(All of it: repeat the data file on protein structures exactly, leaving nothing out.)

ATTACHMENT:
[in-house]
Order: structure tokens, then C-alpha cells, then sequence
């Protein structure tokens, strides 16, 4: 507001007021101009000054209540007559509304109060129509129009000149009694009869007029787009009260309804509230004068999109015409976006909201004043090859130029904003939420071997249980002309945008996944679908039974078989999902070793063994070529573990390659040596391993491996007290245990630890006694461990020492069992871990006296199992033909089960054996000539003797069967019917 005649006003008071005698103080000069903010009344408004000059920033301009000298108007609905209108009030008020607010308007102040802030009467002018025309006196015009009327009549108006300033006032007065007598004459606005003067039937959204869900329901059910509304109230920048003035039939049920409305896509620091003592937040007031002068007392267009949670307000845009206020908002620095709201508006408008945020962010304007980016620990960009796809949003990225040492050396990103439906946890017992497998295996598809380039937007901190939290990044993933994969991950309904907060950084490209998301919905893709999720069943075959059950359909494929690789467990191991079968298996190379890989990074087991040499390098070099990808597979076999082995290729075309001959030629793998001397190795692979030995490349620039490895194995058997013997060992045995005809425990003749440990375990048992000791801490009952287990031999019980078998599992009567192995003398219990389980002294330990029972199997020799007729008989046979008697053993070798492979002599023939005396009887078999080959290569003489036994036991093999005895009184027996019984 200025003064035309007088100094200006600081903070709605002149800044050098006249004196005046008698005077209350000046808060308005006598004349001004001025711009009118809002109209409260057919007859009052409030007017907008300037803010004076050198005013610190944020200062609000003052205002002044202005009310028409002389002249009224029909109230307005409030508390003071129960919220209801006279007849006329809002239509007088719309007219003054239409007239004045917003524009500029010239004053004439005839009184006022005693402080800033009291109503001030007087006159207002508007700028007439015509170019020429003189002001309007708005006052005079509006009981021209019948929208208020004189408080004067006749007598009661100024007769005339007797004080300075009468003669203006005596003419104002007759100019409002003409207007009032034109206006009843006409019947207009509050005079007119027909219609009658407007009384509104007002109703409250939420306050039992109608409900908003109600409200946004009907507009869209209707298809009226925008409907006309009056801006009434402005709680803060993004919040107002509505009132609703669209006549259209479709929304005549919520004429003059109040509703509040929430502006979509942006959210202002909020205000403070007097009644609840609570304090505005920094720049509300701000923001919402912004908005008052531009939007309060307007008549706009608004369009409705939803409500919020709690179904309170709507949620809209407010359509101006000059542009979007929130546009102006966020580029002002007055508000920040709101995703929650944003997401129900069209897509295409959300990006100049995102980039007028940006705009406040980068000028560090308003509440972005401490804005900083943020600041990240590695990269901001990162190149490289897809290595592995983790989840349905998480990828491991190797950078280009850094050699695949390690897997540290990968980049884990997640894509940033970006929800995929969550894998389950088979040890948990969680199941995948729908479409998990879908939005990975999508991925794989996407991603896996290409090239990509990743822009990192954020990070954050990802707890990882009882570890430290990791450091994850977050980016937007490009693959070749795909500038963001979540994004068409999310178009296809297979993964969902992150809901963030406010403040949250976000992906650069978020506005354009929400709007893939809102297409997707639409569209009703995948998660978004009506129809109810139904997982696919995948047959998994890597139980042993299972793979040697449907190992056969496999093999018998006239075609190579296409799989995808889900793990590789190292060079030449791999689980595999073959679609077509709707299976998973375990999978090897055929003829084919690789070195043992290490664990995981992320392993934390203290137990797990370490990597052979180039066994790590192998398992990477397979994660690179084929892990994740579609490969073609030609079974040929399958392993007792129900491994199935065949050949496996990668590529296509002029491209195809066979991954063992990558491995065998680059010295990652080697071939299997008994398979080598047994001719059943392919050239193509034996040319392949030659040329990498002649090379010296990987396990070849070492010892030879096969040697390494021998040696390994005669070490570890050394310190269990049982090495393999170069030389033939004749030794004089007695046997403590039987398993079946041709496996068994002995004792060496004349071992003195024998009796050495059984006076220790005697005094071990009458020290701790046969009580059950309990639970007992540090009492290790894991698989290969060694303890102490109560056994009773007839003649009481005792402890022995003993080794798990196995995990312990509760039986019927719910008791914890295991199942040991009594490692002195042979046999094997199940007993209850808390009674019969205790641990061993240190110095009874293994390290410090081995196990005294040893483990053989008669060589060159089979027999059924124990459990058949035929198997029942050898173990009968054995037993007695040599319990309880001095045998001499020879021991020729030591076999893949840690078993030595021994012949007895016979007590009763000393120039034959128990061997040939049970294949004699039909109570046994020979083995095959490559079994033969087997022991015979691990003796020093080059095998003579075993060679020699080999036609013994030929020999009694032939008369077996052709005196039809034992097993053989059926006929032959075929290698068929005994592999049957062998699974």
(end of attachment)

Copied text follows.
[in-house]
Order: structure tokens, then C-alpha cells, then sequence
């Protein structure tokens, strides 16, 4: 507001007021101009000054209540007559509304109060129509129009000149009694009869007029787009009260309804509230004068999109015409976006909201004043090859130029904003939420071997249980002309945008996944679908039974078989999902070793063994070529573990390659040596391993491996007290245990630890006694461990020492069992871990006296199992033909089960054996000539003797069967019917 005649006003008071005698103080000069903010009344408004000059920033301009000298108007609905209108009030008020607010308007102040802030009467002018025309006196015009009327009549108006300033006032007065007598004459606005003067039937959204869900329901059910509304109230920048003035039939049920409305896509620091003592937040007031002068007392267009949670307000845009206020908002620095709201508006408008945020962010304007980016620990960009796809949003990225040492050396990103439906946890017992497998295996598809380039937007901190939290990044993933994969991950309904907060950084490209998301919905893709999720069943075959059950359909494929690789467990191991079968298996190379890989990074087991040499390098070099990808597979076999082995290729075309001959030629793998001397190795692979030995490349620039490895194995058997013997060992045995005809425990003749440990375990048992000791801490009952287990031999019980078998599992009567192995003398219990389980002294330990029972199997020799007729008989046979008697053993070798492979002599023939005396009887078999080959290569003489036994036991093999005895009184027996019984 200025003064035309007088100094200006600081903070709605002149800044050098006249004196005046008698005077209350000046808060308005006598004349001004001025711009009118809002109209409260057919007859009052409030007017907008300037803010004076050198005013610190944020200062609000003052205002002044202005009310028409002389002249009224029909109230307005409030508390003071129960919220209801006279007849006329809002239509007088719309007219003054239409007239004045917003524009500029010239004053004439005839009184006022005693402080800033009291109503001030007087006159207002508007700028007439015509170019020429003189002001309007708005006052005079509006009981021209019948929208208020004189408080004067006749007598009661100024007769005339007797004080300075009468003669203006005596003419104002007759100019409002003409207007009032034109206006009843006409019947207009509050005079007119027909219609009658407007009384509104007002109703409250939420306050039992109608409900908003109600409200946004009907507009869209209707298809009226925008409907006309009056801006009434402005709680803060993004919040107002509505009132609703669209006549259209479709929304005549919520004429003059109040509703509040929430502006979509942006959210202002909020205000403070007097009644609840609570304090505005920094720049509300701000923001919402912004908005008052531009939007309060307007008549706009608004369009409705939803409500919020709690179904309170709507949620809209407010359509101006000059542009979007929130546009102006966020580029002002007055508000920040709101995703929650944003997401129900069209897509295409959300990006100049995102980039007028940006705009406040980068000028560090308003509440972005401490804005900083943020600041990240590695990269901001990162190149490289897809290595592995983790989840349905998480990828491991190797950078280009850094050699695949390690897997540290990968980049884990997640894509940033970006929800995929969550894998389950088979040890948990969680199941995948729908479409998990879908939005990975999508991925794989996407991603896996290409090239990509990743822009990192954020990070954050990802707890990882009882570890430290990791450091994850977050980016937007490009693959070749795909500038963001979540994004068409999310178009296809297979993964969902992150809901963030406010403040949250976000992906650069978020506005354009929400709007893939809102297409997707639409569209009703995948998660978004009506129809109810139904997982696919995948047959998994890597139980042993299972793979040697449907190992056969496999093999018998006239075609190579296409799989995808889900793990590789190292060079030449791999689980595999073959679609077509709707299976998973375990999978090897055929003829084919690789070195043992290490664990995981992320392993934390203290137990797990370490990597052979180039066994790590192998398992990477397979994660690179084929892990994740579609490969073609030609079974040929399958392993007792129900491994199935065949050949496996990668590529296509002029491209195809066979991954063992990558491995065998680059010295990652080697071939299997008994398979080598047994001719059943392919050239193509034996040319392949030659040329990498002649090379010296990987396990070849070492010892030879096969040697390494021998040696390994005669070490570890050394310190269990049982090495393999170069030389033939004749030794004089007695046997403590039987398993079946041709496996068994002995004792060496004349071992003195024998009796050495059984006076220790005697005094071990009458020290701790046969009580059950309990639970007992540090009492290790894991698989290969060694303890102490109560056994009773007839003649009481005792402890022995003993080794798990196995995990312990509760039986019927719910008791914890295991199942040991009594490692002195042979046999094997199940007993209850808390009674019969205790641990061993240190110095009874293994390290410090081995196990005294040893483990053989008669060589060159089979027999059924124990459990058949035929198997029942050898173990009968054995037993007695040599319990309880001095045998001499020879021991020729030591076999893949840690078993030595021994012949007895016979007590009763000393120039034959128990061997040939049970294949004699039909109570046994020979083995095959490559079994033969087997022991015979691990003796020093080059095998003579075993060679020699080999036609013994030929020999009694032939008369077996052709005196039809034992097993053989059926006929032959075929290698068929005994592999049957062998699974």